Finding connection (and guidance) through creative community helped Houston-based Chandos Dodson Epley break out of a business rut. By rebranding her firm as a premier destination for art sourcing, she began to grow and thrive at a whole new level.
You had a long stretch where you were successful but feeling stagnant in your business.
When I joined the Design Leadership Network in 2019, my firm was busy and had been operating at status quo for at least five years. Business was steady and the market was good, but I wasn’t really working on the types of projects that I wanted to work on, so I had started looking at avenues to accomplish that. Being in one of the DLN’s forum groups helped me realize that I was at a growth point, and that I needed to have someone analyze my business and help me develop a marketing and branding plan. That’s how I ended up working with [New York–based creative business strategist] Kate Verner. She helped me gear my business toward staying brutally focused on what I wanted it to be.
That’s such a fierce way to describe it. What did it entail?
I started an art advisory business in 2011 called C2 Art. We manage AT&T’s collection nationwide and BNSF Railway’s in Fort Worth, Texas. In the beginning, that was a separate piece of the puzzle that married well with my design business, but they were two different entities. But while I was working with Kate, we determined that all of my projects needed to be art-centric. And really putting that out there first and foremost—defining what was important to me from the very beginning of a project and making sure it was going to be included—is what took the firm to the next level of clientele.
Were you looking for clients with a strong existing collection, or clients who wanted to build a collection with you?
Both. Either way, art needed to be a core component—because for me, a house is really never finished until it has art. Art expresses who you are in a more personal way than a sofa or a bathroom.
What does that look like in practice, and how did it change the type of people who wanted to work with you?
I had all these clients in their 50s and 60s who were spending $5 million to build 10,000-square-foot houses, but they did not own any art and found the whole process very intimidating. They couldn’t understand the pricing, and found that the art world wasn’t a friendly environment to purchase. Buying art can be a lot like walking into a car showroom and not really knowing what you’re getting or who to trust. But if you trust someone to build a house for you and furnish it, you trust them to help you buy art.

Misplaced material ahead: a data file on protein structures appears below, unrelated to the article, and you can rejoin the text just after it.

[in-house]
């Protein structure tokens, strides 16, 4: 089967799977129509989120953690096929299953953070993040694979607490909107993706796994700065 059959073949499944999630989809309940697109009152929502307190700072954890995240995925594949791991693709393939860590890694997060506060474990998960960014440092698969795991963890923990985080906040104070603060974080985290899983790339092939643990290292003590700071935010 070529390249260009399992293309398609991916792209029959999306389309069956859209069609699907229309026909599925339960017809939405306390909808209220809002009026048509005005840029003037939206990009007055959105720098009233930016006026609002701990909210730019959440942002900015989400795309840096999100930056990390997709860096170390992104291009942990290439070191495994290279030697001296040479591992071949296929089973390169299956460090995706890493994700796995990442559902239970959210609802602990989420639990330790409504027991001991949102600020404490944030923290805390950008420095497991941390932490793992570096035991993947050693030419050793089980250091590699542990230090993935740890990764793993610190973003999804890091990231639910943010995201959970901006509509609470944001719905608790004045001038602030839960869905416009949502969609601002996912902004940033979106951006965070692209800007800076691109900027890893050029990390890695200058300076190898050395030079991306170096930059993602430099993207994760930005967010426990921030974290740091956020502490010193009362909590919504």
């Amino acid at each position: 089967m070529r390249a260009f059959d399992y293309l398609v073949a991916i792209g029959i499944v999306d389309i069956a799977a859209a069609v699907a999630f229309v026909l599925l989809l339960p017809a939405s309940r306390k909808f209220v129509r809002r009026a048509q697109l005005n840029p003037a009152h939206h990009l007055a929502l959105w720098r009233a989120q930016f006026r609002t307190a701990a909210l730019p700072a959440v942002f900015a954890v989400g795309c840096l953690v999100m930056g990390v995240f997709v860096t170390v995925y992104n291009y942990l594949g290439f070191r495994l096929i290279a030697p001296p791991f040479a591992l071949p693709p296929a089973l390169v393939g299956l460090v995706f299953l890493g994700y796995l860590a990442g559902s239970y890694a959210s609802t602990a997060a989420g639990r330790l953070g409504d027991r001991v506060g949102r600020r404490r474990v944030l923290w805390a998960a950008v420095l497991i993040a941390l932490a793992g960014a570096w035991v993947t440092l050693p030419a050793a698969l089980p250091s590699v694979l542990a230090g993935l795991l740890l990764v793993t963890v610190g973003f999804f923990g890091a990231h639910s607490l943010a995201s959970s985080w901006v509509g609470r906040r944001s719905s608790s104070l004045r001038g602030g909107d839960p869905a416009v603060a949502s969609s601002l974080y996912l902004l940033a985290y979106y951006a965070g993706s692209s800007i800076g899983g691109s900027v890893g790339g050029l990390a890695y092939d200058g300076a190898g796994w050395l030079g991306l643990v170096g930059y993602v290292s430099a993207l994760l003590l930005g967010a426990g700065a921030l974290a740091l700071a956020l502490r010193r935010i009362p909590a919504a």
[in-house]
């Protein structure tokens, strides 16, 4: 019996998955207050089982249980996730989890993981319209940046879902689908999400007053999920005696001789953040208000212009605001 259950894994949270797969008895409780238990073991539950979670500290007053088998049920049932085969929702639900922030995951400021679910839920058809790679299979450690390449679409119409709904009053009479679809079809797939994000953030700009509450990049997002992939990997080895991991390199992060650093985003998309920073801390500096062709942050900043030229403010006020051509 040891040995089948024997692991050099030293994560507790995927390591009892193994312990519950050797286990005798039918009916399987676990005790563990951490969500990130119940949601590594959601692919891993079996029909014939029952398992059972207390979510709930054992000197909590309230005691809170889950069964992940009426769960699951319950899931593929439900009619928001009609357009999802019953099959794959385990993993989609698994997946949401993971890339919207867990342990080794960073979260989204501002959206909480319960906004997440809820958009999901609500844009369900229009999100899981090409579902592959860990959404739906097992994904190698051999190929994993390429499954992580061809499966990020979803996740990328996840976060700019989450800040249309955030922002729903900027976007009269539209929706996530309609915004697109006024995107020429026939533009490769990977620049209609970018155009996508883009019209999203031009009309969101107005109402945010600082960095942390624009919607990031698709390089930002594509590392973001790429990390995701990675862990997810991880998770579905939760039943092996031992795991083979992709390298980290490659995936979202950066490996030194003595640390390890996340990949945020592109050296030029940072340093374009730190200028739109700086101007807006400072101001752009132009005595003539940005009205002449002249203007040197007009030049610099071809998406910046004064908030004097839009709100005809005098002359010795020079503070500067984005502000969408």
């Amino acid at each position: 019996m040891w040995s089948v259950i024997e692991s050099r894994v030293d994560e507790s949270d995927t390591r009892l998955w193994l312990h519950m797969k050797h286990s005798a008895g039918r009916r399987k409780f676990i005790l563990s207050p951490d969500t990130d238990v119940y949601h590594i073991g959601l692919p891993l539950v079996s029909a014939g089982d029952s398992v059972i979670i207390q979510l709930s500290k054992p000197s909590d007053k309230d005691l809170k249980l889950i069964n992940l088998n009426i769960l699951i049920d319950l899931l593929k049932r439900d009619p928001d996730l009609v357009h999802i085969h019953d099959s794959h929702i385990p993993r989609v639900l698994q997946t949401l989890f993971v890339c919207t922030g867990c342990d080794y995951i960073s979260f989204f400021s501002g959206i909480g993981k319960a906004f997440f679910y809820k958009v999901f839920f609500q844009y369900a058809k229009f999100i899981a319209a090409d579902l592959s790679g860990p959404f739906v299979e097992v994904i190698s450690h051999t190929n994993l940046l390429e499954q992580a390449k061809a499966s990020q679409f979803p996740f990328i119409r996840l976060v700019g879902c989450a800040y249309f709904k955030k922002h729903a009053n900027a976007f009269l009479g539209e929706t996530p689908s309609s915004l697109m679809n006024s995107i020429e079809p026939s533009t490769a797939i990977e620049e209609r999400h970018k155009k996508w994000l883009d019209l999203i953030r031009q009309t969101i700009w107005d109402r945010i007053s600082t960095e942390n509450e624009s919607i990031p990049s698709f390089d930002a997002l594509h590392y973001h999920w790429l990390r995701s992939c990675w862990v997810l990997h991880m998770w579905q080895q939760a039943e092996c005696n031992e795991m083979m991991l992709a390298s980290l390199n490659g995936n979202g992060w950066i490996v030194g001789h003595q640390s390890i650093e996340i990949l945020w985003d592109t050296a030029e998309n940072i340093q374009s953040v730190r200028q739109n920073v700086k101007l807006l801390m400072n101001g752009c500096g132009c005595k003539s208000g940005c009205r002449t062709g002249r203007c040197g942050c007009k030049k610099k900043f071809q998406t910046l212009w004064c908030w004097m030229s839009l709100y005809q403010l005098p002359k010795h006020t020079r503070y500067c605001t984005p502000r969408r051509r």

How did Kate push you to realize that this was where you wanted to focus?
We all have to think about what makes us different from the competition. How do you suss out what you do differently from every other design firm? And we realized that our strength was really that art expertise. With that knowledge, the first thing we did was dig into social media—we hired someone to work on our brand identity in order to express who we are in that space. I also hired a public relations firm to put our name out there in a bigger way. I have not rewritten my business plan yet but I probably should, given how much has changed.
Getting comfortable with change is a big thing for you.
Yes. I have been in the field since 1998, so I’ve been through two different recessions and weathered the storm. Every five to seven years, your business changes—or the world changes—and you need to pivot. As an entrepreneur, any change that you can put in place to get yourself to the next level, whether it’s adding an admin person, upgrading your accounting software, or keeping a resource room in your office so you’re not going to the design center every time to pick your fabric—it all levels you up to a place where you might not have been before.
Change isn’t always easy. For example, it was crazy to me when people who had been blogging started doing rooms in the Kips Bay showhouse, while I had spent years working for AD100 designers and honing my skills and resources. I fought that for a long time, but I had to evolve because the world had changed. Your goals can change, too, and that’s OK. For me, it used to be about getting published or having a specific office in a specific location. Now, it’s more about the gratification that I get from finishing projects—from seeing something start on a piece of paper and end up a finished home, and how good that feels.
Homepage image: Chandos Dodson Epley deploys rich, saturated hues as a striking backdrop for contemporary art. By focusing on clientele who are looking to build their collections, the designer grew her firm to new heights | Julie Soefer Photography